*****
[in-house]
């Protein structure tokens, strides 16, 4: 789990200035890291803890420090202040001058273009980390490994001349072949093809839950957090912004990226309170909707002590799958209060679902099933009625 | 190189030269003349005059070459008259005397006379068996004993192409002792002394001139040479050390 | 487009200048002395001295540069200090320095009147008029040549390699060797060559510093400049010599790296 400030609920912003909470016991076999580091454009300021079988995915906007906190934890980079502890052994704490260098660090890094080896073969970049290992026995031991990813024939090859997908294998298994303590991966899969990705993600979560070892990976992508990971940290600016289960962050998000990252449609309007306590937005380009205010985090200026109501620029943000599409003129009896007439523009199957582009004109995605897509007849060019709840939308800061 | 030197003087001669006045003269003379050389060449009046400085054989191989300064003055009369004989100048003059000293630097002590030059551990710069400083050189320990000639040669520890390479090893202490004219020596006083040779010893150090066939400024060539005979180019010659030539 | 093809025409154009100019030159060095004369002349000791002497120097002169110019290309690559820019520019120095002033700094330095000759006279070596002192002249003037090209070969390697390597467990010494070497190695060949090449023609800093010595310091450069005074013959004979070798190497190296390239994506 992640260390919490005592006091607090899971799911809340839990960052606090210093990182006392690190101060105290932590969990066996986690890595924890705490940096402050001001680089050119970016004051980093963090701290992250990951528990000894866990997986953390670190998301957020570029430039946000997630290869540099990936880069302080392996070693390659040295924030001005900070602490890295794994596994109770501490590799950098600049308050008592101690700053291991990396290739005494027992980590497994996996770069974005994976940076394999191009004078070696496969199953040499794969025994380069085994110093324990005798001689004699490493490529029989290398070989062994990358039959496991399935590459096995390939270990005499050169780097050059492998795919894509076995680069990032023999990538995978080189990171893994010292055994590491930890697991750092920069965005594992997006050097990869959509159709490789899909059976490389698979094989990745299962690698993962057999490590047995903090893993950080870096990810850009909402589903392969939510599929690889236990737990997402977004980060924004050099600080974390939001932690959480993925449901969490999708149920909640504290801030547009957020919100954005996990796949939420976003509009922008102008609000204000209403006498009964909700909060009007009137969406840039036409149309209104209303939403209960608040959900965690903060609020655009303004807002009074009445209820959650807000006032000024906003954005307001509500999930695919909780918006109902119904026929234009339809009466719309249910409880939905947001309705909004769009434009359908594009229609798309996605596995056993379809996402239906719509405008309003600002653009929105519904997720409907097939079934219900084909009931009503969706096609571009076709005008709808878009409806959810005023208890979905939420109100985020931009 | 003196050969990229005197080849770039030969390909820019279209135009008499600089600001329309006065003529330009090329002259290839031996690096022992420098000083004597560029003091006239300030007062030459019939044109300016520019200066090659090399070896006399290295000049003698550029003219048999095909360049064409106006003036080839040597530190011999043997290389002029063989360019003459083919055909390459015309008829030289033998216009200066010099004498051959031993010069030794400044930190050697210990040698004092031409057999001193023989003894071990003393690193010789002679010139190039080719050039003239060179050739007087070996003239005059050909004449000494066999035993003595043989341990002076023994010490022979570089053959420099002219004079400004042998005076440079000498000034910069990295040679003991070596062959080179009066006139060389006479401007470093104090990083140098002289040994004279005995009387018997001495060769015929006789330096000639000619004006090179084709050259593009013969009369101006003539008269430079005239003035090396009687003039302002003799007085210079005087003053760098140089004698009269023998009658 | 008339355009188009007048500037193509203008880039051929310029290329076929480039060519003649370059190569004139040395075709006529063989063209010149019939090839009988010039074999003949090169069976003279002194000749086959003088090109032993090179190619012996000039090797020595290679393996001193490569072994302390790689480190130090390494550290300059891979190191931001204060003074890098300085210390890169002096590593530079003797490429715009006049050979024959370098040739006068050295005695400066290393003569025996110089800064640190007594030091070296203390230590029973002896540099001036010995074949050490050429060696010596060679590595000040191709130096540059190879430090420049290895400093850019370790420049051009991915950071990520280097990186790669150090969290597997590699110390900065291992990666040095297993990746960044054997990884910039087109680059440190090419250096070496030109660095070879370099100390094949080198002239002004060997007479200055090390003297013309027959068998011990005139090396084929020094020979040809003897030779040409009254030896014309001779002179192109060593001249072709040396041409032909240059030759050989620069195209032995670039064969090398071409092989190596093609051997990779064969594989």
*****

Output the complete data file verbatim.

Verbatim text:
[in-house]
């Protein structure tokens, strides 16, 4: 789990200035890291803890420090202040001058273009980390490994001349072949093809839950957090912004990226309170909707002590799958209060679902099933009625 | 190189030269003349005059070459008259005397006379068996004993192409002792002394001139040479050390 | 487009200048002395001295540069200090320095009147008029040549390699060797060559510093400049010599790296 400030609920912003909470016991076999580091454009300021079988995915906007906190934890980079502890052994704490260098660090890094080896073969970049290992026995031991990813024939090859997908294998298994303590991966899969990705993600979560070892990976992508990971940290600016289960962050998000990252449609309007306590937005380009205010985090200026109501620029943000599409003129009896007439523009199957582009004109995605897509007849060019709840939308800061 | 030197003087001669006045003269003379050389060449009046400085054989191989300064003055009369004989100048003059000293630097002590030059551990710069400083050189320990000639040669520890390479090893202490004219020596006083040779010893150090066939400024060539005979180019010659030539 | 093809025409154009100019030159060095004369002349000791002497120097002169110019290309690559820019520019120095002033700094330095000759006279070596002192002249003037090209070969390697390597467990010494070497190695060949090449023609800093010595310091450069005074013959004979070798190497190296390239994506 992640260390919490005592006091607090899971799911809340839990960052606090210093990182006392690190101060105290932590969990066996986690890595924890705490940096402050001001680089050119970016004051980093963090701290992250990951528990000894866990997986953390670190998301957020570029430039946000997630290869540099990936880069302080392996070693390659040295924030001005900070602490890295794994596994109770501490590799950098600049308050008592101690700053291991990396290739005494027992980590497994996996770069974005994976940076394999191009004078070696496969199953040499794969025994380069085994110093324990005798001689004699490493490529029989290398070989062994990358039959496991399935590459096995390939270990005499050169780097050059492998795919894509076995680069990032023999990538995978080189990171893994010292055994590491930890697991750092920069965005594992997006050097990869959509159709490789899909059976490389698979094989990745299962690698993962057999490590047995903090893993950080870096990810850009909402589903392969939510599929690889236990737990997402977004980060924004050099600080974390939001932690959480993925449901969490999708149920909640504290801030547009957020919100954005996990796949939420976003509009922008102008609000204000209403006498009964909700909060009007009137969406840039036409149309209104209303939403209960608040959900965690903060609020655009303004807002009074009445209820959650807000006032000024906003954005307001509500999930695919909780918006109902119904026929234009339809009466719309249910409880939905947001309705909004769009434009359908594009229609798309996605596995056993379809996402239906719509405008309003600002653009929105519904997720409907097939079934219900084909009931009503969706096609571009076709005008709808878009409806959810005023208890979905939420109100985020931009 | 003196050969990229005197080849770039030969390909820019279209135009008499600089600001329309006065003529330009090329002259290839031996690096022992420098000083004597560029003091006239300030007062030459019939044109300016520019200066090659090399070896006399290295000049003698550029003219048999095909360049064409106006003036080839040597530190011999043997290389002029063989360019003459083919055909390459015309008829030289033998216009200066010099004498051959031993010069030794400044930190050697210990040698004092031409057999001193023989003894071990003393690193010789002679010139190039080719050039003239060179050739007087070996003239005059050909004449000494066999035993003595043989341990002076023994010490022979570089053959420099002219004079400004042998005076440079000498000034910069990295040679003991070596062959080179009066006139060389006479401007470093104090990083140098002289040994004279005995009387018997001495060769015929006789330096000639000619004006090179084709050259593009013969009369101006003539008269430079005239003035090396009687003039302002003799007085210079005087003053760098140089004698009269023998009658 | 008339355009188009007048500037193509203008880039051929310029290329076929480039060519003649370059190569004139040395075709006529063989063209010149019939090839009988010039074999003949090169069976003279002194000749086959003088090109032993090179190619012996000039090797020595290679393996001193490569072994302390790689480190130090390494550290300059891979190191931001204060003074890098300085210390890169002096590593530079003797490429715009006049050979024959370098040739006068050295005695400066290393003569025996110089800064640190007594030091070296203390230590029973002896540099001036010995074949050490050429060696010596060679590595000040191709130096540059190879430090420049290895400093850019370790420049051009991915950071990520280097990186790669150090969290597997590699110390900065291992990666040095297993990746960044054997990884910039087109680059440190090419250096070496030109660095070879370099100390094949080198002239002004060997007479200055090390003297013309027959068998011990005139090396084929020094020979040809003897030779040409009254030896014309001779002179192109060593001249072709040396041409032909240059030759050989620069195209032995670039064969090398071409092989190596093609051997990779064969594989």